If you’re in your 30’s or 40’s, your learning experience with mathematics was probably one in which your math courses were neatly compartmentalized. In high school you may have studied algebra, then geometry, then algebra 2, and then pre-calculus. In such a course load, the names of the courses imply a division between them. Just as a child might not mix his peas and mashed potatoes together, mixing algebra with geometry was simply not done.
Times have changed and now many schools, particularly in Wilmington, are using what is termed an integrated curriculum for math instruction. Unlike more traditional math curricula, where one learns topics in sequence, such as “adding and subtracting with signed numbers” and then “absolute value”; an integrated curriculum may include “investigations.” In these investigations, the student is to gather information using a variety of math concepts at once, as one might do in real life.
You, the parent, whose child is instructed using this curriculum may be confused and wonder why the change. What follows is an examination of the differences between an integrated curriculum and a more traditional approach to math instruction.
There are more realistic math scenarios.
One possible advantage is that students are exposed to more realistic math scenarios. In our day-to-day we are probably using more than one math concept at a time. An integrated math curriculum recognizes this and contains scenarios that, while possibly emphasizing a particular concept, compel the student to use a variety of math tools in order to answer the questions presented.
Written justification is often required.
Another difference is that in an integrated math curriculum answers requiring justifications are the norm. For example, in a typical curriculum a question might be “Find the cost of a 135 minute phone call using plan A.” In an integrated curriculum the question might be “Decide which calling plan is better; plan A or plan B. Explain how you arrived at your decision.” It is the word “explain” that distinguishes an integrated curriculum from a more traditional one.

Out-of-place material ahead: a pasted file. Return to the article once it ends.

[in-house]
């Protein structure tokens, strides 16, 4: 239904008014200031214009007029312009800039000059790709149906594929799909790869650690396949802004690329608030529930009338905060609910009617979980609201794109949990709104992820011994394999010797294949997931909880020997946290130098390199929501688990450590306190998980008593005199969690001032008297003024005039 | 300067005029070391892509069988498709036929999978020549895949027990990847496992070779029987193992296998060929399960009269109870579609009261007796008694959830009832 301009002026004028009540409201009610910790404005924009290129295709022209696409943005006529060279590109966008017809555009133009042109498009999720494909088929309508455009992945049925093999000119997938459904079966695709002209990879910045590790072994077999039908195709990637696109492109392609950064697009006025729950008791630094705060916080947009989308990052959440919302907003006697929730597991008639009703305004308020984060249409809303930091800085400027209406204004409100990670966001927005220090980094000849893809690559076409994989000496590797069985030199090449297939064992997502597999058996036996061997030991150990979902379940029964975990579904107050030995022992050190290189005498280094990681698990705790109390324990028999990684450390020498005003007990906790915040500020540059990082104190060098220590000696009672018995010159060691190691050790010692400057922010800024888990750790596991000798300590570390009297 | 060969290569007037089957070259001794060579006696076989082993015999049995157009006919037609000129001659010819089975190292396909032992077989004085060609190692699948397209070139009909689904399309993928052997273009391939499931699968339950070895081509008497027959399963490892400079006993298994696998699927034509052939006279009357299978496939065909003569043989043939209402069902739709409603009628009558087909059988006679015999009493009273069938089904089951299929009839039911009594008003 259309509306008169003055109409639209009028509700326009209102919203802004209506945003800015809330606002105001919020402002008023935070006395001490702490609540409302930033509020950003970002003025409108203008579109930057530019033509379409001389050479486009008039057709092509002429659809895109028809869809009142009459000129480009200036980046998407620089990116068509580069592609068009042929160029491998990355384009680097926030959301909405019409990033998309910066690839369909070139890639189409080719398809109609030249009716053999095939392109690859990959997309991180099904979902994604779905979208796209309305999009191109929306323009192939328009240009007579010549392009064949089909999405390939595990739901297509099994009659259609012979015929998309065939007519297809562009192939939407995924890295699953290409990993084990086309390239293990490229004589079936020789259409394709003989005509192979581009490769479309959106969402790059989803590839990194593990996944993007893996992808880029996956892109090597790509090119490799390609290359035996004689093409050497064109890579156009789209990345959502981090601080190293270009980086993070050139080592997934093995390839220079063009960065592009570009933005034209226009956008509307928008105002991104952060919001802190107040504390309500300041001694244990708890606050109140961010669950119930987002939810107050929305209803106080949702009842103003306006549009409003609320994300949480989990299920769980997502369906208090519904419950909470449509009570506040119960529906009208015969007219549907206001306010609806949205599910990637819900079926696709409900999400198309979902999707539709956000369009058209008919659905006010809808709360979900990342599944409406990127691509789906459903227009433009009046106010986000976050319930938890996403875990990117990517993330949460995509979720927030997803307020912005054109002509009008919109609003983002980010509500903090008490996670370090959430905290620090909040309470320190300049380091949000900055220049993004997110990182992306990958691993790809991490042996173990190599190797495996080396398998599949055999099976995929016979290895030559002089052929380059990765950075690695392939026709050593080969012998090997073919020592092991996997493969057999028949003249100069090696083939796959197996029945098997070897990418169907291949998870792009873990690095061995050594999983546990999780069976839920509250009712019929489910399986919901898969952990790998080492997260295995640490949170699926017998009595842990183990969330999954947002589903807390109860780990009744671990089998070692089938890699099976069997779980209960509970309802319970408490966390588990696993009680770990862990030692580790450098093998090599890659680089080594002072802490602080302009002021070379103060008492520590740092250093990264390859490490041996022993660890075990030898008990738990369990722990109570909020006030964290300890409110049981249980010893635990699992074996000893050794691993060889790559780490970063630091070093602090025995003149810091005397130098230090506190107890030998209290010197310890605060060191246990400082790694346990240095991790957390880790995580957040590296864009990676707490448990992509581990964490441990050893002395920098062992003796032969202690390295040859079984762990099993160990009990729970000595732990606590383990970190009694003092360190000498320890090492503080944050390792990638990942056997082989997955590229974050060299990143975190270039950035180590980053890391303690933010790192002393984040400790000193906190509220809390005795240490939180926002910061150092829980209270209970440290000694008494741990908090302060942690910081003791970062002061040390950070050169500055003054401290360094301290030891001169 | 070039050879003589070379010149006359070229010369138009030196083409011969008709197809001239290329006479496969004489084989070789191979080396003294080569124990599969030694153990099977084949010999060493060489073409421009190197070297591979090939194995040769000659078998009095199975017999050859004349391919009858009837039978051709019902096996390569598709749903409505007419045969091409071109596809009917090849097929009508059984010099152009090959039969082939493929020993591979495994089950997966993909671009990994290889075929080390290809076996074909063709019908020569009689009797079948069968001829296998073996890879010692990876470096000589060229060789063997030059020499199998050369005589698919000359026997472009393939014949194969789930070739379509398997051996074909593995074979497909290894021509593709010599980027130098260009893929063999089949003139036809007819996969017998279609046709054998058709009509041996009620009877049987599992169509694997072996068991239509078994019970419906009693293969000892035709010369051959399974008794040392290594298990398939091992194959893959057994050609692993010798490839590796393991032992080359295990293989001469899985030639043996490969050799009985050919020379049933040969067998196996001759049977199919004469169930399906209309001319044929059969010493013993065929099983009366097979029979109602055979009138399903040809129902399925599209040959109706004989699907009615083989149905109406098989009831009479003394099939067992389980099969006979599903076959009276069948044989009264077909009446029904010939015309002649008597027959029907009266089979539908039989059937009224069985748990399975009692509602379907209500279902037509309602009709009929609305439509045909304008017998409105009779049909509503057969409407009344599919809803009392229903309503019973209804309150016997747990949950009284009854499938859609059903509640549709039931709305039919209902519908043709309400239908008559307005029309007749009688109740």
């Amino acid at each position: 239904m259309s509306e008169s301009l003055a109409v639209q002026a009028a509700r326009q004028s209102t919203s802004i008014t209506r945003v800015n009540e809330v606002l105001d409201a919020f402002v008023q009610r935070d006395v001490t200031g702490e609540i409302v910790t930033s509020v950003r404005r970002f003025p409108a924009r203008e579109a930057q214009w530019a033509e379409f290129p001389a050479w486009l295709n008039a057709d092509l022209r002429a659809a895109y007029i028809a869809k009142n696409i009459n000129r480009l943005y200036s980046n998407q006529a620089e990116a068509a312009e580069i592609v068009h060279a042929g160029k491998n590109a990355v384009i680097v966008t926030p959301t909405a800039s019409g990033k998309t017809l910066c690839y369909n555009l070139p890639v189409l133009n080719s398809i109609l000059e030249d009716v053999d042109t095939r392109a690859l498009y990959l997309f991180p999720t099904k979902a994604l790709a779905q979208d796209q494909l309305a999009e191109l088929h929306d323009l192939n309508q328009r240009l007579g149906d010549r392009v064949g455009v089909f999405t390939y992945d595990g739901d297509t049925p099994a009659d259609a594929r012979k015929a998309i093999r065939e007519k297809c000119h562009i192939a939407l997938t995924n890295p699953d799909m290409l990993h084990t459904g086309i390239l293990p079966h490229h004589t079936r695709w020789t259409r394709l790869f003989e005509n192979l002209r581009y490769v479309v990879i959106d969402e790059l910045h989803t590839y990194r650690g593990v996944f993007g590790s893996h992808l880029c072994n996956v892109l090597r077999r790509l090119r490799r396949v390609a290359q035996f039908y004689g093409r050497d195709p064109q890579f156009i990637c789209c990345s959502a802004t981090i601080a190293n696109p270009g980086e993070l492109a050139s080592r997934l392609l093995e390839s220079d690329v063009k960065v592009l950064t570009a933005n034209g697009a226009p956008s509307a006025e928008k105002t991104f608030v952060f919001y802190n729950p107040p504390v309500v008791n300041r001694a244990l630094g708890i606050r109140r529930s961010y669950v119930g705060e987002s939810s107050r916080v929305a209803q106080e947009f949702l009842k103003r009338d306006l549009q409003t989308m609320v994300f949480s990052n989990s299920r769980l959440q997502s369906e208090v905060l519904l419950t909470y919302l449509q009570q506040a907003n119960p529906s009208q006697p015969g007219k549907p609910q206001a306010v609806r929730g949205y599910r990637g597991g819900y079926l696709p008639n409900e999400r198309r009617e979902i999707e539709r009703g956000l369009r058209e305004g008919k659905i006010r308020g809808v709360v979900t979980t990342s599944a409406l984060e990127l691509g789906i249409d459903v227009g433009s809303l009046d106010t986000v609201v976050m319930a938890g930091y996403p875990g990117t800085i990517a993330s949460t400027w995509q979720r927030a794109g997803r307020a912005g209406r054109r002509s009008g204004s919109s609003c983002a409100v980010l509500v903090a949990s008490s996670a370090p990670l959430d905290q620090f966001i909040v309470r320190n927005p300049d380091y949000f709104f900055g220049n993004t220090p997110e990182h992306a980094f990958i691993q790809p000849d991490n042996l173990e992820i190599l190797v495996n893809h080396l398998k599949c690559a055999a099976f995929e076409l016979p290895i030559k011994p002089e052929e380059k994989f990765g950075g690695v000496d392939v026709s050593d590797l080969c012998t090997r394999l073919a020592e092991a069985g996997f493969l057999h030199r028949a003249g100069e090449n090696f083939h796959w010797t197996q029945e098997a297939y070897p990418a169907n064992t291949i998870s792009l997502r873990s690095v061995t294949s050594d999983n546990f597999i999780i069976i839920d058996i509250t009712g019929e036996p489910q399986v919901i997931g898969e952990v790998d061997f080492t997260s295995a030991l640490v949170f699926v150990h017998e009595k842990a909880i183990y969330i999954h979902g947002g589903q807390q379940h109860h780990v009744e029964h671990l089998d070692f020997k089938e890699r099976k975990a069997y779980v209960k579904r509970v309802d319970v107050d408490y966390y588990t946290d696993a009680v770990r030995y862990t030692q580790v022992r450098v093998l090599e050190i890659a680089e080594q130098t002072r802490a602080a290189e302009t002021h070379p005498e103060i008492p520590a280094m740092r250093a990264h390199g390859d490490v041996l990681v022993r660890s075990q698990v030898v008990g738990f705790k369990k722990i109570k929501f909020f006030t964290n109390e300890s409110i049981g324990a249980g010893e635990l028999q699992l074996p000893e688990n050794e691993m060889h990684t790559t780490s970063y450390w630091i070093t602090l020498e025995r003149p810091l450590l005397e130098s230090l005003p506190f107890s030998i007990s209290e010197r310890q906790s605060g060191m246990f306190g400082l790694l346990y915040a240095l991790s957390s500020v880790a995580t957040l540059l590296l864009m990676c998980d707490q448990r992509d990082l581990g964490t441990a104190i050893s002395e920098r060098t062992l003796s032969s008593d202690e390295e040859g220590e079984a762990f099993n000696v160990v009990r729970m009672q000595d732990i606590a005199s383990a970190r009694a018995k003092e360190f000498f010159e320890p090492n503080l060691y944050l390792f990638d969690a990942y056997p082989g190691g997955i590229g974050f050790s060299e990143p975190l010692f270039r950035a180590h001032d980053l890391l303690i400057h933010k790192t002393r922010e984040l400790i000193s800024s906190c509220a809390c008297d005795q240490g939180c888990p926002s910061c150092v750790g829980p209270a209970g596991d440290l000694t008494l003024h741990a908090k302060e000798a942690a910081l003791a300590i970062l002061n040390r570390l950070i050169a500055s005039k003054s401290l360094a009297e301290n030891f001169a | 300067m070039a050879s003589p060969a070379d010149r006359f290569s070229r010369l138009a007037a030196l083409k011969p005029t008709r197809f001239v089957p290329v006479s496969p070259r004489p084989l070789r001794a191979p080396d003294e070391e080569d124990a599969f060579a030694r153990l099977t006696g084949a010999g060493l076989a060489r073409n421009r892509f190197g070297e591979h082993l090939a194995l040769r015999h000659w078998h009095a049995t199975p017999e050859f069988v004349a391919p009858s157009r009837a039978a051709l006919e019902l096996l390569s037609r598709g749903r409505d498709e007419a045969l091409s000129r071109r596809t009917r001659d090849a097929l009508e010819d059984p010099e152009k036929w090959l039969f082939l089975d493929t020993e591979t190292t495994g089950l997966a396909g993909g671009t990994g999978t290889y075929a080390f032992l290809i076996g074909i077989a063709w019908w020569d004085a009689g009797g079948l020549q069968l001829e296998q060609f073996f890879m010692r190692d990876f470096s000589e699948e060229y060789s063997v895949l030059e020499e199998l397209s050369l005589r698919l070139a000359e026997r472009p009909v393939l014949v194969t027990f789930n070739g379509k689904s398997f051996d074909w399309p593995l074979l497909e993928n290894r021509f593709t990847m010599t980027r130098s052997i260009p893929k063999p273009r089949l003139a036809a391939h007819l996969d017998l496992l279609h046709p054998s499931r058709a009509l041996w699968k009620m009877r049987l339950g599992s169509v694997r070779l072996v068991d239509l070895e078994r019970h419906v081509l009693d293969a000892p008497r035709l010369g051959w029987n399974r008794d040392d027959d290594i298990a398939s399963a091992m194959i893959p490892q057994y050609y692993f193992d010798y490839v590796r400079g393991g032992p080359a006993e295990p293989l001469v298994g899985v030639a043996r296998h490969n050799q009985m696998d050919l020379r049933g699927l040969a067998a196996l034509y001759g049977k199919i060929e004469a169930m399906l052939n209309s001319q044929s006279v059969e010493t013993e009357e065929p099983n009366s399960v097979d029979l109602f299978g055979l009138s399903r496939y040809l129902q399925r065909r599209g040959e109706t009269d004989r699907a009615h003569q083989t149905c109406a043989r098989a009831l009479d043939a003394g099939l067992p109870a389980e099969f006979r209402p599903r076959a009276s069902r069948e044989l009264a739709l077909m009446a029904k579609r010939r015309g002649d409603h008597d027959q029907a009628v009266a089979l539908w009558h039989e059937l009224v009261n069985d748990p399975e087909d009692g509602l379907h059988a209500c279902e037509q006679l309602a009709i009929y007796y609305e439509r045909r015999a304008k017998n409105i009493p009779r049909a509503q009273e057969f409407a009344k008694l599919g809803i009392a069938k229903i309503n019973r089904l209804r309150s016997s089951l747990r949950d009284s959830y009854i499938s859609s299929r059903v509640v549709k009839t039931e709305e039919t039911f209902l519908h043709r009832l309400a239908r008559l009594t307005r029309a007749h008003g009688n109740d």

Often in an integrated math classroom students must provide an written explanation for their answers, and there may be more than one correct answer depending on the explanation. This aspect of an integrated curriculum is arguably advantageous in that in the real world mere knowledge of math is insufficient. Particularly in a work environment one must be able to convey how one arrives at a particular decision. This same aspect of an integrated curriculum, unfortunately, may prove disadvantageous to the student who, while possibly knowing the math, does not excel in writing.
Integrated math may be too different from traditional math.
One disadvantage of the integrated curriculum is that it does not follow the model on which many 30 and 40 somethings learned math. Consequently parents, and some math teachers alike, are ill-equipped to help students learn the curriculum. Also, a student who switches from a school using a more traditional approach to one that uses an integrated curriculum might experience difficulty in the curriculum switch.
Students discover the math concept.
Another important difference to the integrated curriculum is that using the investigations, students are encouraged to work in groups to discover math concepts. The impetus behind this design feature of an integrated curriculum is the belief that a student learns a concept better if she discovers it for herself, rather than if a teacher explains it to her — which in theory is an advantage over a more traditional curriculum. Unfortunately, it is possible that a student might not discover the concept that day. This is especially possible when students work in small groups. A student having difficulty might, nonetheless, be able to get by on the work of the other students with him.
As more schools may choose to switch to an integrated math curriculum it is worthwhile to note that there are some palpable advantages and disadvantages to the integrated curriculum. It is, of course, the advantages that have compelled some schools in Wilmington to make the switch. You, the parent, should be aware that the math itself is not new. If you’re good at math you should still be able to help your child, but the nature in which you give assistance might change.